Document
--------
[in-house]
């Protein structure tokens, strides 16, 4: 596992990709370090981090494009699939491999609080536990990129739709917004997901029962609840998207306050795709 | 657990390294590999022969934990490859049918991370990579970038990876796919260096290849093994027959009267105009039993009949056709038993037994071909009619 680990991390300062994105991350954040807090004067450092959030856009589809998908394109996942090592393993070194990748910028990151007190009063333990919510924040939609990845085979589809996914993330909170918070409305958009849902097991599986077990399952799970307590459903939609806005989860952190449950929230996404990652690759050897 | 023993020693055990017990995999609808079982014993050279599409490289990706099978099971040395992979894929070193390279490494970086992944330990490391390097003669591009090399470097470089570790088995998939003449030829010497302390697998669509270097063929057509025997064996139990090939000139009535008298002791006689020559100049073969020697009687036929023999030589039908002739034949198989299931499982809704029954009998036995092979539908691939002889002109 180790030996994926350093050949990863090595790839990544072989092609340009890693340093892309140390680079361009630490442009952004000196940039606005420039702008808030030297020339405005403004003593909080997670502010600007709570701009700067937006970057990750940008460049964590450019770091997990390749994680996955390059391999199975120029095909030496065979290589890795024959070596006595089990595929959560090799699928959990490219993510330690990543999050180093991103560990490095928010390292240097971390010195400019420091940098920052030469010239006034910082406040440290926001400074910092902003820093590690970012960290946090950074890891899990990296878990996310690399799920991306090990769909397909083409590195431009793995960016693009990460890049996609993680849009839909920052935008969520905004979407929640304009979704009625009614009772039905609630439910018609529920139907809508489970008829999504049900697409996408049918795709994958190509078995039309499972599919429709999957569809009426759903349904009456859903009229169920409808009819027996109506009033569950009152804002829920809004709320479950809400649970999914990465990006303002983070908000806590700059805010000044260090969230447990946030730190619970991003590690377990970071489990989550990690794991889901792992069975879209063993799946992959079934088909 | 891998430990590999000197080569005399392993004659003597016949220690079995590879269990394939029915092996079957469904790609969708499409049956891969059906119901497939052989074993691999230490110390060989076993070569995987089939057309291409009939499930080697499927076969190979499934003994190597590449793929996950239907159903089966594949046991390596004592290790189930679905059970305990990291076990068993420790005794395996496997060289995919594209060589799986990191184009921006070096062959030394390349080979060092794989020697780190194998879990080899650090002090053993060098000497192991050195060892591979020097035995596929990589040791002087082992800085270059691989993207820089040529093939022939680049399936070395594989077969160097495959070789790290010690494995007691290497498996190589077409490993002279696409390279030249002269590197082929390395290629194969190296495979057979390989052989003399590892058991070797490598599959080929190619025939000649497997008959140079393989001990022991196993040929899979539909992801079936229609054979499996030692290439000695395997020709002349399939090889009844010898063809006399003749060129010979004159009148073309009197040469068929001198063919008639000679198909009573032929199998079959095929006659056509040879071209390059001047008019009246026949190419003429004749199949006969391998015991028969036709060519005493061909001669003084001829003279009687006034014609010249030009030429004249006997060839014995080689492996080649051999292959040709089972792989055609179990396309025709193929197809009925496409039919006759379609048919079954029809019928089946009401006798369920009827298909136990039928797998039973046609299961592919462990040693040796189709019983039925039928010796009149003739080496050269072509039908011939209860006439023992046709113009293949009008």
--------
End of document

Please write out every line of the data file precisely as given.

[in-house]
């Protein structure tokens, strides 16, 4: 596992990709370090981090494009699939491999609080536990990129739709917004997901029962609840998207306050795709 | 657990390294590999022969934990490859049918991370990579970038990876796919260096290849093994027959009267105009039993009949056709038993037994071909009619 680990991390300062994105991350954040807090004067450092959030856009589809998908394109996942090592393993070194990748910028990151007190009063333990919510924040939609990845085979589809996914993330909170918070409305958009849902097991599986077990399952799970307590459903939609806005989860952190449950929230996404990652690759050897 | 023993020693055990017990995999609808079982014993050279599409490289990706099978099971040395992979894929070193390279490494970086992944330990490391390097003669591009090399470097470089570790088995998939003449030829010497302390697998669509270097063929057509025997064996139990090939000139009535008298002791006689020559100049073969020697009687036929023999030589039908002739034949198989299931499982809704029954009998036995092979539908691939002889002109 180790030996994926350093050949990863090595790839990544072989092609340009890693340093892309140390680079361009630490442009952004000196940039606005420039702008808030030297020339405005403004003593909080997670502010600007709570701009700067937006970057990750940008460049964590450019770091997990390749994680996955390059391999199975120029095909030496065979290589890795024959070596006595089990595929959560090799699928959990490219993510330690990543999050180093991103560990490095928010390292240097971390010195400019420091940098920052030469010239006034910082406040440290926001400074910092902003820093590690970012960290946090950074890891899990990296878990996310690399799920991306090990769909397909083409590195431009793995960016693009990460890049996609993680849009839909920052935008969520905004979407929640304009979704009625009614009772039905609630439910018609529920139907809508489970008829999504049900697409996408049918795709994958190509078995039309499972599919429709999957569809009426759903349904009456859903009229169920409808009819027996109506009033569950009152804002829920809004709320479950809400649970999914990465990006303002983070908000806590700059805010000044260090969230447990946030730190619970991003590690377990970071489990989550990690794991889901792992069975879209063993799946992959079934088909 | 891998430990590999000197080569005399392993004659003597016949220690079995590879269990394939029915092996079957469904790609969708499409049956891969059906119901497939052989074993691999230490110390060989076993070569995987089939057309291409009939499930080697499927076969190979499934003994190597590449793929996950239907159903089966594949046991390596004592290790189930679905059970305990990291076990068993420790005794395996496997060289995919594209060589799986990191184009921006070096062959030394390349080979060092794989020697780190194998879990080899650090002090053993060098000497192991050195060892591979020097035995596929990589040791002087082992800085270059691989993207820089040529093939022939680049399936070395594989077969160097495959070789790290010690494995007691290497498996190589077409490993002279696409390279030249002269590197082929390395290629194969190296495979057979390989052989003399590892058991070797490598599959080929190619025939000649497997008959140079393989001990022991196993040929899979539909992801079936229609054979499996030692290439000695395997020709002349399939090889009844010898063809006399003749060129010979004159009148073309009197040469068929001198063919008639000679198909009573032929199998079959095929006659056509040879071209390059001047008019009246026949190419003429004749199949006969391998015991028969036709060519005493061909001669003084001829003279009687006034014609010249030009030429004249006997060839014995080689492996080649051999292959040709089972792989055609179990396309025709193929197809009925496409039919006759379609048919079954029809019928089946009401006798369920009827298909136990039928797998039973046609299961592919462990040693040796189709019983039925039928010796009149003739080496050269072509039908011939209860006439023992046709113009293949009008």